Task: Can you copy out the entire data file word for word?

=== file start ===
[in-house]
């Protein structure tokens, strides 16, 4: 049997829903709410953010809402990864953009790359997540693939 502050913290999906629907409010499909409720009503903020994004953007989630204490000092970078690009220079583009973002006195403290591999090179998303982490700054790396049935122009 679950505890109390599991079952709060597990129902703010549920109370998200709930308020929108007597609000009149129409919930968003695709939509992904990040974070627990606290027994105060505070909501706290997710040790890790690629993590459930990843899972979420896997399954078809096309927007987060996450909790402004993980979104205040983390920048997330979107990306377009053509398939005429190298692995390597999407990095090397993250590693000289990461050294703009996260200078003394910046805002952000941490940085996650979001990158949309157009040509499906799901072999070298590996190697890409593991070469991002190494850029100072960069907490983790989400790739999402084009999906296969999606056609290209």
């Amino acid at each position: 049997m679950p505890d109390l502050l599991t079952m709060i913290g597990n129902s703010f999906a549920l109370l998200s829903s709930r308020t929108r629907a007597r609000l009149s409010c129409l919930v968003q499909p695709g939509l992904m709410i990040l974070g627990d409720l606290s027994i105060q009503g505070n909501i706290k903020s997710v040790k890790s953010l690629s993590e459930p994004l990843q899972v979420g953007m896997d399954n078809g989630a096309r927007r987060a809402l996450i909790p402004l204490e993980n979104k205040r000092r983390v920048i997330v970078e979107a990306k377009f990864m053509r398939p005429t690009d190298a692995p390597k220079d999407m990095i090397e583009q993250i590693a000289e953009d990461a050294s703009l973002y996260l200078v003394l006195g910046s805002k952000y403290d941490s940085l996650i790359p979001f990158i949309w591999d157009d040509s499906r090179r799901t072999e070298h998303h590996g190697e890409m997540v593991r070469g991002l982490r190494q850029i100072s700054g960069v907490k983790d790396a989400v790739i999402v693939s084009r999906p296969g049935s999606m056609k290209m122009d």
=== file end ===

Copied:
[in-house]
């Protein structure tokens, strides 16, 4: 049997829903709410953010809402990864953009790359997540693939 502050913290999906629907409010499909409720009503903020994004953007989630204490000092970078690009220079583009973002006195403290591999090179998303982490700054790396049935122009 679950505890109390599991079952709060597990129902703010549920109370998200709930308020929108007597609000009149129409919930968003695709939509992904990040974070627990606290027994105060505070909501706290997710040790890790690629993590459930990843899972979420896997399954078809096309927007987060996450909790402004993980979104205040983390920048997330979107990306377009053509398939005429190298692995390597999407990095090397993250590693000289990461050294703009996260200078003394910046805002952000941490940085996650979001990158949309157009040509499906799901072999070298590996190697890409593991070469991002190494850029100072960069907490983790989400790739999402084009999906296969999606056609290209």
């Amino acid at each position: 049997m679950p505890d109390l502050l599991t079952m709060i913290g597990n129902s703010f999906a549920l109370l998200s829903s709930r308020t929108r629907a007597r609000l009149s409010c129409l919930v968003q499909p695709g939509l992904m709410i990040l974070g627990d409720l606290s027994i105060q009503g505070n909501i706290k903020s997710v040790k890790s953010l690629s993590e459930p994004l990843q899972v979420g953007m896997d399954n078809g989630a096309r927007r987060a809402l996450i909790p402004l204490e993980n979104k205040r000092r983390v920048i997330v970078e979107a990306k377009f990864m053509r398939p005429t690009d190298a692995p390597k220079d999407m990095i090397e583009q993250i590693a000289e953009d990461a050294s703009l973002y996260l200078v003394l006195g910046s805002k952000y403290d941490s940085l996650i790359p979001f990158i949309w591999d157009d040509s499906r090179r799901t072999e070298h998303h590996g190697e890409m997540v593991r070469g991002l982490r190494q850029i100072s700054g960069v907490k983790d790396a989400v790739i999402v693939s084009r999906p296969g049935s999606m056609k290209m122009d």